Posted by: Alastair Grant | October 7, 2012

Dogme 2.0 – The Puppy Grows Up

Have you missed me?

After convincing myself that my new position as Director of Studies left me “too busy” to write a blog-post, this week’s just underlined for me that, a teacher’s gotta do what a teacher’s gotta do… so I’m back. With a confession-cum-mission statement.

I’ve always been sold on Dogme ELT, and I’ve always considered myself a Dogme teacher. But it’s time for the Dogme movement to, well, chill out a bit. Because I don’t think it really serves the students in its current form.

Why? Well, here’s what I was asking myself…  what is it about my coursebook-free class that STILL makes me kinda nervous when my students start turning up?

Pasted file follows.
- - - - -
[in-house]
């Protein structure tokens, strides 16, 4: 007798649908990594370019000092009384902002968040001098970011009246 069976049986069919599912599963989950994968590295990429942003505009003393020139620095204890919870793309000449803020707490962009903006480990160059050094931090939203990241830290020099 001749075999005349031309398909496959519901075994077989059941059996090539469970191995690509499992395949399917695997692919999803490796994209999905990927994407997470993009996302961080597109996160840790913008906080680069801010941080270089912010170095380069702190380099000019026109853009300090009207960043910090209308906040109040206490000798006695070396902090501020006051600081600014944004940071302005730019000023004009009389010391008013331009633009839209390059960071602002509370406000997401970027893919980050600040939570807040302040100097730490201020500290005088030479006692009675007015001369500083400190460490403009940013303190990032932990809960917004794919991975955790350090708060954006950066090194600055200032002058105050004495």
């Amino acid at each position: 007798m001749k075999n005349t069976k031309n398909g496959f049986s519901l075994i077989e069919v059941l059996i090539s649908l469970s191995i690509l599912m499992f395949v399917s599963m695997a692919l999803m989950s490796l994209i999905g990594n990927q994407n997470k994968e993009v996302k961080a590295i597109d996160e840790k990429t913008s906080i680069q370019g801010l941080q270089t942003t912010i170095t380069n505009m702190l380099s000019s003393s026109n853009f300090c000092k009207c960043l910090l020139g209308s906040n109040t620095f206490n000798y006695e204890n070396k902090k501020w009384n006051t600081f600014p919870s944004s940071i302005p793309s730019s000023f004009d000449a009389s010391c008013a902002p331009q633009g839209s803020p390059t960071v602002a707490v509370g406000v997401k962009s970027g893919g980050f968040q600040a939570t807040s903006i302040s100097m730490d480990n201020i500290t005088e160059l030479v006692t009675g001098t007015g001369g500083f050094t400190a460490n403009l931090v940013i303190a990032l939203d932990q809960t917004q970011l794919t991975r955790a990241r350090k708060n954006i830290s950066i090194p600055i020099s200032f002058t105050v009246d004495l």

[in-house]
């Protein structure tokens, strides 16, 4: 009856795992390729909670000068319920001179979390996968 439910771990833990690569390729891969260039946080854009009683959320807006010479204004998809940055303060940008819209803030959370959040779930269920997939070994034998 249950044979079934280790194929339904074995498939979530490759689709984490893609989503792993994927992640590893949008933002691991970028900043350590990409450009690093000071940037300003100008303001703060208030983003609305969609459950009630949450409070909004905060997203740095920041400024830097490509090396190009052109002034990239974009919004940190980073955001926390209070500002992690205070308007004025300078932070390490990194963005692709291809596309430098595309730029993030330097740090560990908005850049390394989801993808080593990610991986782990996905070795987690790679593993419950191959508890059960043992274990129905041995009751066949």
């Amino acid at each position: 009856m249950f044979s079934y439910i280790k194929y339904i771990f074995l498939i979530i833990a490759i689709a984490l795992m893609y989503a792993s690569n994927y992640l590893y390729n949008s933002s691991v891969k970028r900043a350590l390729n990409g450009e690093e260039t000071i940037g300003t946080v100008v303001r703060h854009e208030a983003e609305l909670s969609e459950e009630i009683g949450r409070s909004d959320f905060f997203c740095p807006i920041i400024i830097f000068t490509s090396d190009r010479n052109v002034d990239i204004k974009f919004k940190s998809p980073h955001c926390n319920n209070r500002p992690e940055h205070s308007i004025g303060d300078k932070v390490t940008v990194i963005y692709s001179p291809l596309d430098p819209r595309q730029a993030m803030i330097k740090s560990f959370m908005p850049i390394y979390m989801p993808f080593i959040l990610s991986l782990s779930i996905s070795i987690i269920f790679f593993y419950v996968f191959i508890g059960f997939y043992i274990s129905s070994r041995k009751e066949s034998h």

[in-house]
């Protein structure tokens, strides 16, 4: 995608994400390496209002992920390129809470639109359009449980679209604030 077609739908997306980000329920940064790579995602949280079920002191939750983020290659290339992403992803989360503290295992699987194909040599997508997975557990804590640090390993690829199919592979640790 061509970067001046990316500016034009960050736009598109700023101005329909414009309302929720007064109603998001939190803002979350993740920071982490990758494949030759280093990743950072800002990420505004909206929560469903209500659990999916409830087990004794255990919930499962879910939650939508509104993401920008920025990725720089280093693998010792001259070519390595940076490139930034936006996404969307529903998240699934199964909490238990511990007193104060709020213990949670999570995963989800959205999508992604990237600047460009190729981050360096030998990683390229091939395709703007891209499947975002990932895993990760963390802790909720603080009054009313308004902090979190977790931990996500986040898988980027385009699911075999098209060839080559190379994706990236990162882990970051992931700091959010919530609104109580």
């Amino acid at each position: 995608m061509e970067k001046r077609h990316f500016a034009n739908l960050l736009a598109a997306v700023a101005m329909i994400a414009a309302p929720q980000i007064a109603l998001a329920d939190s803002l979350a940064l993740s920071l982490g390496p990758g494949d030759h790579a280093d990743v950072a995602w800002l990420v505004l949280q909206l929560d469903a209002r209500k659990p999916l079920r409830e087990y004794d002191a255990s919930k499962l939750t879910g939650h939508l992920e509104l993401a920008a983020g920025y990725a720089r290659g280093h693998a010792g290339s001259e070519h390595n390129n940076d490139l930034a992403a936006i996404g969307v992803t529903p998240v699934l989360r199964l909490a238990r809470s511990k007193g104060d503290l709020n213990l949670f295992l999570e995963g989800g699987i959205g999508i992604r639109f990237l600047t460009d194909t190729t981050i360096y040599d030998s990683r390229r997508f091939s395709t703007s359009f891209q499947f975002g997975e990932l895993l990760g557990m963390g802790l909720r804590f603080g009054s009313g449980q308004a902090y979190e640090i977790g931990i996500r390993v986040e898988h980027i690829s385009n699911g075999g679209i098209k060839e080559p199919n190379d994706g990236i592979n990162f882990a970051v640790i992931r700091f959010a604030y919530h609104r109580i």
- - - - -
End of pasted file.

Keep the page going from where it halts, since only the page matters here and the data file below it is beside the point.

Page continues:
For nearly two years now, my institute has been running two Dogme-style courses, with, to be honest, varying amounts of success. In July, we had an inspection and both courses were observed – the upshot of which was that there was speculation that neither of them were really, truly, quite as Doggy-style as they could (should?) be. But I’ve decided that’s a good thing.

Honestly, it’s a toughie… how do I make sure that my class is:

  1. Materials light.
  2. Conversation-driven.
  3. Focussed on emergent language

…whilst still making sure that the students have enough variety of receptive and productive skill-tasks to focus on to, basically, keep them from going “oh no, not again!” when the day’s conversation gets underway. Sometimes… they don’t always want to talk.